Moravec investigated whether it was possible to design a rotovator for the Earth and other planets. Unfortunately, his analysis showed that unless very strong tether materials can be found, the mass ratio of a rotovator for the Earth or other large planet becomes too high to be practical to build. This is unfortunate, because otherwise, it would be possible to build tether transport systems that would allow travel between the surface of the Earth and the surface of any solid body in the solar system without requiring fuel, provided the mass flow in toward the Sun slightly exceeds the mass flow outward. Moravec did find that rotovators were feasible for the Moon and other small airless bodies. Rotovators could be designed that would touch down from one to n times per orbit, but the tether mass was minimum for a rotovator that had a total length one-third the diameter of the body, was in an orbit with an altitude of one-sixth the diameter of the body, and rotated so that it touched down six times per orbit. In a later, unpublished paper, Moravec designed a rotovator made of the Dupont fiber Kevlar for use around the moon.
Recent calculations indicate that with current materials such as Spectra 2000, with a tensile strength of 3.25 GPa and a density of 0.97 g/cc, or
By using tether reels and small thrusters on the "grapple" structure at the tip of the tether that attaches to the payload, the time for depositing the payload on the surface and picking up a new payload can be increased to many minutes. The payload would be "flown" in early by letting out cable from the tip reels and using a combination of rockets and lunar gravity to get to the surface and land earlier than the tip would normally arrive. As the payload sits on the ground and the tether descends, the grapple reels would reel in the excess cable. A well designed cable reeling system would not abruptly relax all tension in the cable as the payload touched the lunar surface, but would maintain most of the payload weight by cable tension so as to minimize transients in the main tether. After the nominal touchdown time has passed, the payload can remain on the ground for an additional time by merely releasing cable as the main tether starts to pull away. After the payload transfer has been safely completed, the rate of unreeling of cable would be decreased, and the payload lifted from the surface.Â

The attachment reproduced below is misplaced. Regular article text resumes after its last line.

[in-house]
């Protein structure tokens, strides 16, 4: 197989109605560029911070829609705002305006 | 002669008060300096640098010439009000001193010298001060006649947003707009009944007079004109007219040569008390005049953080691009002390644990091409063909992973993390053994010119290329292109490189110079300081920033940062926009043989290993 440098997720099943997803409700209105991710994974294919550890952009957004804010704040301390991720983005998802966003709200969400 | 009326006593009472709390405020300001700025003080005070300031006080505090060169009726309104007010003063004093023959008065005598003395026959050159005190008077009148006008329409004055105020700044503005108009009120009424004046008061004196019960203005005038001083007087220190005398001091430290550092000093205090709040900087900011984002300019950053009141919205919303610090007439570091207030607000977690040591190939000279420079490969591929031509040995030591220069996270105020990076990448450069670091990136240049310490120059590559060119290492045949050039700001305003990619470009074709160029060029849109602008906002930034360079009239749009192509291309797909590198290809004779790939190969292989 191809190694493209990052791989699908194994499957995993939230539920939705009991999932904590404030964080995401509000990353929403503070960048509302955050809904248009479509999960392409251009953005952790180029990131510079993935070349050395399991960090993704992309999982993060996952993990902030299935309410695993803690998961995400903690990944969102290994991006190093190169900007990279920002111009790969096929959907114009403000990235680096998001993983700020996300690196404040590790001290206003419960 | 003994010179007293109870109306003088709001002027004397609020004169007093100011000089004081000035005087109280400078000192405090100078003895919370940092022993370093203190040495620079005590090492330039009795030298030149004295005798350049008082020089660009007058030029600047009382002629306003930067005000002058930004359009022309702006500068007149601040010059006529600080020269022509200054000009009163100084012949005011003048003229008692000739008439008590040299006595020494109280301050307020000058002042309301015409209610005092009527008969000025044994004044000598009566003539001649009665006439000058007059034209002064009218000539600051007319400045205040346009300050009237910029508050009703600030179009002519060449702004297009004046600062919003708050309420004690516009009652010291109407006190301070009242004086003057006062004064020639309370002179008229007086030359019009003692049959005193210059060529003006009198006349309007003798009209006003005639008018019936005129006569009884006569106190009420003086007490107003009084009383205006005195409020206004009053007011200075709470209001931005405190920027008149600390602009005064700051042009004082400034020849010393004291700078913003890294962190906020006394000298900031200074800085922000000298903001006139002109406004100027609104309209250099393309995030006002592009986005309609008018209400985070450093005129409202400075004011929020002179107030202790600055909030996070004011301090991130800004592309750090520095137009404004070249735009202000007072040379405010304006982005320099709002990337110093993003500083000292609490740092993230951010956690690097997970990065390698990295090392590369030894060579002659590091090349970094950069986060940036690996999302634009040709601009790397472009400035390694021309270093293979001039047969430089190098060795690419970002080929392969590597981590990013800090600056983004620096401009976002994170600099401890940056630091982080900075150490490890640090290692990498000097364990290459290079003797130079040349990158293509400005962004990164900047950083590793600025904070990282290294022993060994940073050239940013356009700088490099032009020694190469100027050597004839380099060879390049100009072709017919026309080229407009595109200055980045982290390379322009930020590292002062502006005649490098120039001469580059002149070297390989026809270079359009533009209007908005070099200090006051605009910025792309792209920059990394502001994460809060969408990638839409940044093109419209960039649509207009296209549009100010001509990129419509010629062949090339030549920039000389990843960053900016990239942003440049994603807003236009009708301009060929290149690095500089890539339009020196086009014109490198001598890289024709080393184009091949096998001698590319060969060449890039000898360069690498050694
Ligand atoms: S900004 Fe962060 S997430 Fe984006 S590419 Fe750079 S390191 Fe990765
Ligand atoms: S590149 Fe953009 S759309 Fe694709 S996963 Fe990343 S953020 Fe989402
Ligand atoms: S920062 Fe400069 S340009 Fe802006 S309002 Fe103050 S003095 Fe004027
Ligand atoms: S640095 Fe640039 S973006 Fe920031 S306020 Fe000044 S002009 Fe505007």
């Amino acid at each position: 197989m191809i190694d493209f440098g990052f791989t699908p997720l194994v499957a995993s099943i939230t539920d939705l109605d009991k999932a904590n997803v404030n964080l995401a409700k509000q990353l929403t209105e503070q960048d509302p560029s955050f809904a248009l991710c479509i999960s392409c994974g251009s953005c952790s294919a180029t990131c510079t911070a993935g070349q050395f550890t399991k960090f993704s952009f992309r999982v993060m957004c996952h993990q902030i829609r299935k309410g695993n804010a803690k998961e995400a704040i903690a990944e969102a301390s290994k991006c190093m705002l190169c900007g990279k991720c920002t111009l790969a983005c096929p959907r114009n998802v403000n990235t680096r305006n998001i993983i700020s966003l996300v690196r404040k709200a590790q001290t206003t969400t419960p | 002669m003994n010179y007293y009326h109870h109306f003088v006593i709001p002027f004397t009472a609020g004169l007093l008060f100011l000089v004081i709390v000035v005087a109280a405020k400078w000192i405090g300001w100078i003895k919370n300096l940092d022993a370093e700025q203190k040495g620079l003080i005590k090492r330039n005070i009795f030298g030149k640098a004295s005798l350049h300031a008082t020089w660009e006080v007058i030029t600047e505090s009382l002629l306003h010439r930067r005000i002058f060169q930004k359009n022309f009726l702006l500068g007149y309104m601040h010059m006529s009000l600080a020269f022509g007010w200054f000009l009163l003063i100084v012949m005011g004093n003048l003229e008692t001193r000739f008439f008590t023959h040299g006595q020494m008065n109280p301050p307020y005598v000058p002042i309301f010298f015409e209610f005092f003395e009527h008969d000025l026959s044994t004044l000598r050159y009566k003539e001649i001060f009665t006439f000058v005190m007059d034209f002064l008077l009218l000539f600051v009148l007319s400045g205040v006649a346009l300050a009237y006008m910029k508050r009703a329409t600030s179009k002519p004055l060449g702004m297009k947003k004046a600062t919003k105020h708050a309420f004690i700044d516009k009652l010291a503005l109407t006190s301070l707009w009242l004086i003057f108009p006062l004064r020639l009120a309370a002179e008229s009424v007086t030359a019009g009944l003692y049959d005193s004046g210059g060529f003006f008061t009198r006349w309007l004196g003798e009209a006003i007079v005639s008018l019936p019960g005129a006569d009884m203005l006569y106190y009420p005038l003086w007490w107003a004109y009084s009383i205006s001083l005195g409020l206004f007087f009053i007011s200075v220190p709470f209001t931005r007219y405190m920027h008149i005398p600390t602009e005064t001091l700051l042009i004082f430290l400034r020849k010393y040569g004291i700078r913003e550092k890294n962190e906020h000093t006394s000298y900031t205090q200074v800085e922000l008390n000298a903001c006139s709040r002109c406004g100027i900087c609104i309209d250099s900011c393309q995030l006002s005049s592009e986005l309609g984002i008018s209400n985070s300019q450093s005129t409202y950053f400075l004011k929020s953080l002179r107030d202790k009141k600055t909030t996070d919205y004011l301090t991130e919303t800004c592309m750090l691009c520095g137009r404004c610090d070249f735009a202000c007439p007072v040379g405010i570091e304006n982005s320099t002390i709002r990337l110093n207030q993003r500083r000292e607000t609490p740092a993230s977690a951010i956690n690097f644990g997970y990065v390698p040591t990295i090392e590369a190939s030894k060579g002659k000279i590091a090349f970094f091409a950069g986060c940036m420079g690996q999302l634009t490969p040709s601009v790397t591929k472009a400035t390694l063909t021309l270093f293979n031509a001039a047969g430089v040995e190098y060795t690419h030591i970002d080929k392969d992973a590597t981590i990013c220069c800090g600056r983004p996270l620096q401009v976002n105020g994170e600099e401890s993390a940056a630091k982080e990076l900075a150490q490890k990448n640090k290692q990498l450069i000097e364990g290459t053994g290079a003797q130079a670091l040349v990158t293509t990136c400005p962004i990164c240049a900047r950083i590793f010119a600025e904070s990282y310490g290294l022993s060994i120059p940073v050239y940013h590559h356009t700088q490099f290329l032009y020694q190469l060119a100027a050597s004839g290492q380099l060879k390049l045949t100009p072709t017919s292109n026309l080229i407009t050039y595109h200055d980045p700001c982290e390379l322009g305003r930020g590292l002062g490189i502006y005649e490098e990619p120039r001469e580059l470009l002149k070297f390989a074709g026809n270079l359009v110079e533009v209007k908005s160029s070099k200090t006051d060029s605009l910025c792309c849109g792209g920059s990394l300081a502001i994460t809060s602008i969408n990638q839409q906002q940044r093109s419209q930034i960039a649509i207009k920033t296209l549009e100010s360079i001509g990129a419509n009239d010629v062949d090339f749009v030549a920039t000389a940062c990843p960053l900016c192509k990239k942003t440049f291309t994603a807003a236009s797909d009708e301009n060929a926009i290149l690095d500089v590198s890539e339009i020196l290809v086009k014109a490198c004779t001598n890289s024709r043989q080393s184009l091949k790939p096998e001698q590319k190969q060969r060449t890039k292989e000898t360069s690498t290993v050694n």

The concept of combining momentum-exchange tether principles with electrodynamic tether propulsion techniques to create a capability for transporting payloads from low Earth orbit, without using propellant, was originated in the late 1980's by Dr. Robert Hoyt of TUI. In a "Momentum-Exchange/Electrodynamic-Reboost (MXER) tether system, a long, thin, high-strength cable is deployed in orbit and set into rotation around a massive central body. If the tether facility is placed in an elliptical orbit and its rotation is timed so that the tether will be oriented vertically below the central body and swinging backwards when the facility reaches perigee, then a grapple assembly located at the tether tip can rendezvous with and acquire a payload moving in a lower orbit, as illustrated below.
Half a rotation later, the tether will release the payload, tossing it into a higher energy orbit. This concept is termed a momentum-exchange tether because when the tether picks up and throws the payload, it transfers some of its orbital energy and momentum to the payload. Because the MXER tether facility's orbit drops when it boosts the payload, it's orbital energy must be restored if it is to boost additional payloads. The tether facility's orbit can be restored without consuming propellant by reboosting with electrodynamic tether propulsion.
The Cislunar Tether Transport System. (1) A payload is launched into a LEO holding orbit; (2) A Tether Boost Facility in elliptical, equatorial Earth orbit picks up the payload (3) and tosses it (4) into a lunar transfer trajectory. When it nears the Moon, (5), a Lunavator Tether (6) captures it and delivers it to the lunar surface.